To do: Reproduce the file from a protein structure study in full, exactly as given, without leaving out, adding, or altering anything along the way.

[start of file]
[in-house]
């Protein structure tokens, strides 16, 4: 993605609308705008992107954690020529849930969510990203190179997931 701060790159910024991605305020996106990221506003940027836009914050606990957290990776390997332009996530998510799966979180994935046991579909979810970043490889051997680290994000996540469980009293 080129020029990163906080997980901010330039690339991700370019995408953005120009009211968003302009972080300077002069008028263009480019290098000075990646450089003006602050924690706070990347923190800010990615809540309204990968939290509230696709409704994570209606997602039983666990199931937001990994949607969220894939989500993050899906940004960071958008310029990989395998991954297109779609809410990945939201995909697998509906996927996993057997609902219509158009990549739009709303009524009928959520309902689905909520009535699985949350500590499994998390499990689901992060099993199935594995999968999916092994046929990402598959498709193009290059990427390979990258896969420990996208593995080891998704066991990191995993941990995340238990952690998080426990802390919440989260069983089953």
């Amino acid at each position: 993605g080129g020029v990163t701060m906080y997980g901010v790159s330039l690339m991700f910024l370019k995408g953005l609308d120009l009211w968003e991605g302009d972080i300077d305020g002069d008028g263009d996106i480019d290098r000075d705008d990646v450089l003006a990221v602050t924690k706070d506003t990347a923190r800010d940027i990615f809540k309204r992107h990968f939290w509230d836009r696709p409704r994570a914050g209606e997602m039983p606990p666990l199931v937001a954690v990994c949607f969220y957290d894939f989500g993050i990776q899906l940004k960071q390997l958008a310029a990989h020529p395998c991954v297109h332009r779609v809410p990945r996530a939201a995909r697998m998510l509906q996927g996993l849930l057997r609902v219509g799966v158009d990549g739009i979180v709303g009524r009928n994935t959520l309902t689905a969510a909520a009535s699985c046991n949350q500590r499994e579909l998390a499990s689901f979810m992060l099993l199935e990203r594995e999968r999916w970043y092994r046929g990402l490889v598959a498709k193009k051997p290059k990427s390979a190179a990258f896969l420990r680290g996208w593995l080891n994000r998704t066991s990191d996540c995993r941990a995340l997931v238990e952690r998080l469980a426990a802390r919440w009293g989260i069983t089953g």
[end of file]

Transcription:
[in-house]
């Protein structure tokens, strides 16, 4: 993605609308705008992107954690020529849930969510990203190179997931 701060790159910024991605305020996106990221506003940027836009914050606990957290990776390997332009996530998510799966979180994935046991579909979810970043490889051997680290994000996540469980009293 080129020029990163906080997980901010330039690339991700370019995408953005120009009211968003302009972080300077002069008028263009480019290098000075990646450089003006602050924690706070990347923190800010990615809540309204990968939290509230696709409704994570209606997602039983666990199931937001990994949607969220894939989500993050899906940004960071958008310029990989395998991954297109779609809410990945939201995909697998509906996927996993057997609902219509158009990549739009709303009524009928959520309902689905909520009535699985949350500590499994998390499990689901992060099993199935594995999968999916092994046929990402598959498709193009290059990427390979990258896969420990996208593995080891998704066991990191995993941990995340238990952690998080426990802390919440989260069983089953």
């Amino acid at each position: 993605g080129g020029v990163t701060m906080y997980g901010v790159s330039l690339m991700f910024l370019k995408g953005l609308d120009l009211w968003e991605g302009d972080i300077d305020g002069d008028g263009d996106i480019d290098r000075d705008d990646v450089l003006a990221v602050t924690k706070d506003t990347a923190r800010d940027i990615f809540k309204r992107h990968f939290w509230d836009r696709p409704r994570a914050g209606e997602m039983p606990p666990l199931v937001a954690v990994c949607f969220y957290d894939f989500g993050i990776q899906l940004k960071q390997l958008a310029a990989h020529p395998c991954v297109h332009r779609v809410p990945r996530a939201a995909r697998m998510l509906q996927g996993l849930l057997r609902v219509g799966v158009d990549g739009i979180v709303g009524r009928n994935t959520l309902t689905a969510a909520a009535s699985c046991n949350q500590r499994e579909l998390a499990s689901f979810m992060l099993l199935e990203r594995e999968r999916w970043y092994r046929g990402l490889v598959a498709k193009k051997p290059k990427s390979a190179a990258f896969l420990r680290g996208w593995l080891n994000r998704t066991s990191d996540c995993r941990a995340l997931v238990e952690r998080l469980a426990a802390r919440w009293g989260i069983t089953g």